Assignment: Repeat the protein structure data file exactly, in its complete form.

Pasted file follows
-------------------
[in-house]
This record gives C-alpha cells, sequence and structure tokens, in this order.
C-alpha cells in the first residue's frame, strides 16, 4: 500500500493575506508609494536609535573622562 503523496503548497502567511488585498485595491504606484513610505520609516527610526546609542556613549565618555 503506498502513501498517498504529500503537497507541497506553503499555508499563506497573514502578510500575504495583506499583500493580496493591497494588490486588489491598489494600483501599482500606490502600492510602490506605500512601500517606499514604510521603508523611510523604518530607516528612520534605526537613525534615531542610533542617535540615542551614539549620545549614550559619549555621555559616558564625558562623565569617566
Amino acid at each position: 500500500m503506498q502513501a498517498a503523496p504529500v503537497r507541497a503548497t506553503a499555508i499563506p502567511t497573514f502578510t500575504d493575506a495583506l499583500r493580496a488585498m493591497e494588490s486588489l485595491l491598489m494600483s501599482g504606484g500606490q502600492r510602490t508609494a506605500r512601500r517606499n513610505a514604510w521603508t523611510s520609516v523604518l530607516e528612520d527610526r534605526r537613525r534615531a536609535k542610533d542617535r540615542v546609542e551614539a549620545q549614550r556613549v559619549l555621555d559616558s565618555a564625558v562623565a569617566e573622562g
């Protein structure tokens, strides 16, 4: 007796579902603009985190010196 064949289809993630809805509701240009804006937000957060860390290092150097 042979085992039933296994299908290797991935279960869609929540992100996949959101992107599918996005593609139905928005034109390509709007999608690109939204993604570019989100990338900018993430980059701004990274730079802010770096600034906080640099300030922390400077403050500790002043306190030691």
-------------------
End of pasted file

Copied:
[in-house]
This record gives C-alpha cells, sequence and structure tokens, in this order.
C-alpha cells in the first residue's frame, strides 16, 4: 500500500493575506508609494536609535573622562 503523496503548497502567511488585498485595491504606484513610505520609516527610526546609542556613549565618555 503506498502513501498517498504529500503537497507541497506553503499555508499563506497573514502578510500575504495583506499583500493580496493591497494588490486588489491598489494600483501599482500606490502600492510602490506605500512601500517606499514604510521603508523611510523604518530607516528612520534605526537613525534615531542610533542617535540615542551614539549620545549614550559619549555621555559616558564625558562623565569617566
Amino acid at each position: 500500500m503506498q502513501a498517498a503523496p504529500v503537497r507541497a503548497t506553503a499555508i499563506p502567511t497573514f502578510t500575504d493575506a495583506l499583500r493580496a488585498m493591497e494588490s486588489l485595491l491598489m494600483s501599482g504606484g500606490q502600492r510602490t508609494a506605500r512601500r517606499n513610505a514604510w521603508t523611510s520609516v523604518l530607516e528612520d527610526r534605526r537613525r534615531a536609535k542610533d542617535r540615542v546609542e551614539a549620545q549614550r556613549v559619549l555621555d559616558s565618555a564625558v562623565a569617566e573622562g
């Protein structure tokens, strides 16, 4: 007796579902603009985190010196 064949289809993630809805509701240009804006937000957060860390290092150097 042979085992039933296994299908290797991935279960869609929540992100996949959101992107599918996005593609139905928005034109390509709007999608690109939204993604570019989100990338900018993430980059701004990274730079802010770096600034906080640099300030922390400077403050500790002043306190030691």